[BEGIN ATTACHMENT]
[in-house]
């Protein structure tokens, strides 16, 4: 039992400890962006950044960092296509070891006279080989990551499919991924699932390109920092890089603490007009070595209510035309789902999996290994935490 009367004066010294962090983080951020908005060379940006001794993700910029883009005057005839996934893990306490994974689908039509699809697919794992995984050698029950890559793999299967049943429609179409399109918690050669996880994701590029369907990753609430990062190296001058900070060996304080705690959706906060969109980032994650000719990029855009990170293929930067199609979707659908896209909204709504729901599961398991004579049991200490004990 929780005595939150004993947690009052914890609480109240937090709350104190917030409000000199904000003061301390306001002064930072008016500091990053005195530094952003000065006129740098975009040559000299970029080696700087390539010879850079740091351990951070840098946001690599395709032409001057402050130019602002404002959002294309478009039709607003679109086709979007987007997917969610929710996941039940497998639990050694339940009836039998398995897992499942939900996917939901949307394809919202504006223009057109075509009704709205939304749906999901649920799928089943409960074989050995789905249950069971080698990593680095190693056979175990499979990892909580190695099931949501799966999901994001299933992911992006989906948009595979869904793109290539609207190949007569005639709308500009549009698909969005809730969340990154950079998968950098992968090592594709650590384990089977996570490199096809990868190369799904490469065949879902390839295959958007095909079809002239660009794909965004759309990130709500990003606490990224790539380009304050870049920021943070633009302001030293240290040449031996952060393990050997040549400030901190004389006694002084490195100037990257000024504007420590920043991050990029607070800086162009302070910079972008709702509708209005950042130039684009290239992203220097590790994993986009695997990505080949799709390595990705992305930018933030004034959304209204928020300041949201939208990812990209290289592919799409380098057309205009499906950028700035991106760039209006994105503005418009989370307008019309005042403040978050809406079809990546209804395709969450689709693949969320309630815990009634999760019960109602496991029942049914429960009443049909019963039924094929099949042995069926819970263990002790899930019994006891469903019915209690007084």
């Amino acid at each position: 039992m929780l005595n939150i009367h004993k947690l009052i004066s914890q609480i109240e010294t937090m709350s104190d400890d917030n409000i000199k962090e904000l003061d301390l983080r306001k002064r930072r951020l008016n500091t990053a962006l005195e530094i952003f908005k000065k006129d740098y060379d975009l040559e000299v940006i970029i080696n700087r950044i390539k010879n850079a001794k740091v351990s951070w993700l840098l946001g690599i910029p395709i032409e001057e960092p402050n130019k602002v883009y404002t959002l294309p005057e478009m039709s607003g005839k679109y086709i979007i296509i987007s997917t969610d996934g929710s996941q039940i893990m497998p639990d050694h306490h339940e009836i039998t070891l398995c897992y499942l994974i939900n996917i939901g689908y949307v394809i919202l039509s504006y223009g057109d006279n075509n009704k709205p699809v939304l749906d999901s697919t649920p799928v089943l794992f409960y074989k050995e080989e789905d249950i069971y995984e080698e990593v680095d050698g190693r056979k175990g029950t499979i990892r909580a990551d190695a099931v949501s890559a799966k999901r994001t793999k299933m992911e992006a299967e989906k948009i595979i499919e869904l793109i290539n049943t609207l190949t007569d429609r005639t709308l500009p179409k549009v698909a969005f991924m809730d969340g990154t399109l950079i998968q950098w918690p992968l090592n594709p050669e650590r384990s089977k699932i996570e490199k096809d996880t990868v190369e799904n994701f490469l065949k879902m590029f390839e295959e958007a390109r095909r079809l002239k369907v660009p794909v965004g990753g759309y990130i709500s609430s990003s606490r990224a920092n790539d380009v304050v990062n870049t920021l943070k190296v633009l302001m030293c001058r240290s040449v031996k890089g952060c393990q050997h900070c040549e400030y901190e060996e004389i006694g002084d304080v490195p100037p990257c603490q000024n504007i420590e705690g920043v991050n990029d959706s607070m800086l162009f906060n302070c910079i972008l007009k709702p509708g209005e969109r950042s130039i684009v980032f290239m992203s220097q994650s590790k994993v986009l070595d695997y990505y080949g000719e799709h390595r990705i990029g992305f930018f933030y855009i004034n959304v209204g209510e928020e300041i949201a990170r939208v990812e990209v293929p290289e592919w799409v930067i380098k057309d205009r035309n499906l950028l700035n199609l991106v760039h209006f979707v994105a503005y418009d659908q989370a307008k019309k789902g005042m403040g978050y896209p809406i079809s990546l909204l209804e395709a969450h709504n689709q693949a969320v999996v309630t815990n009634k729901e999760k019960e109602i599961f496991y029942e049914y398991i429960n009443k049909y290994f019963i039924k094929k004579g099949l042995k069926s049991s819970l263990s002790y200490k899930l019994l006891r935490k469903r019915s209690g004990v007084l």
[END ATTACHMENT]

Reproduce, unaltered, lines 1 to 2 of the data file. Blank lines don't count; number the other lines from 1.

[in-house]
């Protein structure tokens, strides 16, 4: 039992400890962006950044960092296509070891006279080989990551499919991924699932390109920092890089603490007009070595209510035309789902999996290994935490 009367004066010294962090983080951020908005060379940006001794993700910029883009005057005839996934893990306490994974689908039509699809697919794992995984050698029950890559793999299967049943429609179409399109918690050669996880994701590029369907990753609430990062190296001058900070060996304080705690959706906060969109980032994650000719990029855009990170293929930067199609979707659908896209909204709504729901599961398991004579049991200490004990 929780005595939150004993947690009052914890609480109240937090709350104190917030409000000199904000003061301390306001002064930072008016500091990053005195530094952003000065006129740098975009040559000299970029080696700087390539010879850079740091351990951070840098946001690599395709032409001057402050130019602002404002959002294309478009039709607003679109086709979007987007997917969610929710996941039940497998639990050694339940009836039998398995897992499942939900996917939901949307394809919202504006223009057109075509009704709205939304749906999901649920799928089943409960074989050995789905249950069971080698990593680095190693056979175990499979990892909580190695099931949501799966999901994001299933992911992006989906948009595979869904793109290539609207190949007569005639709308500009549009698909969005809730969340990154950079998968950098992968090592594709650590384990089977996570490199096809990868190369799904490469065949879902390839295959958007095909079809002239660009794909965004759309990130709500990003606490990224790539380009304050870049920021943070633009302001030293240290040449031996952060393990050997040549400030901190004389006694002084490195100037990257000024504007420590920043991050990029607070800086162009302070910079972008709702509708209005950042130039684009290239992203220097590790994993986009695997990505080949799709390595990705992305930018933030004034959304209204928020300041949201939208990812990209290289592919799409380098057309205009499906950028700035991106760039209006994105503005418009989370307008019309005042403040978050809406079809990546209804395709969450689709693949969320309630815990009634999760019960109602496991029942049914429960009443049909019963039924094929099949042995069926819970263990002790899930019994006891469903019915209690007084």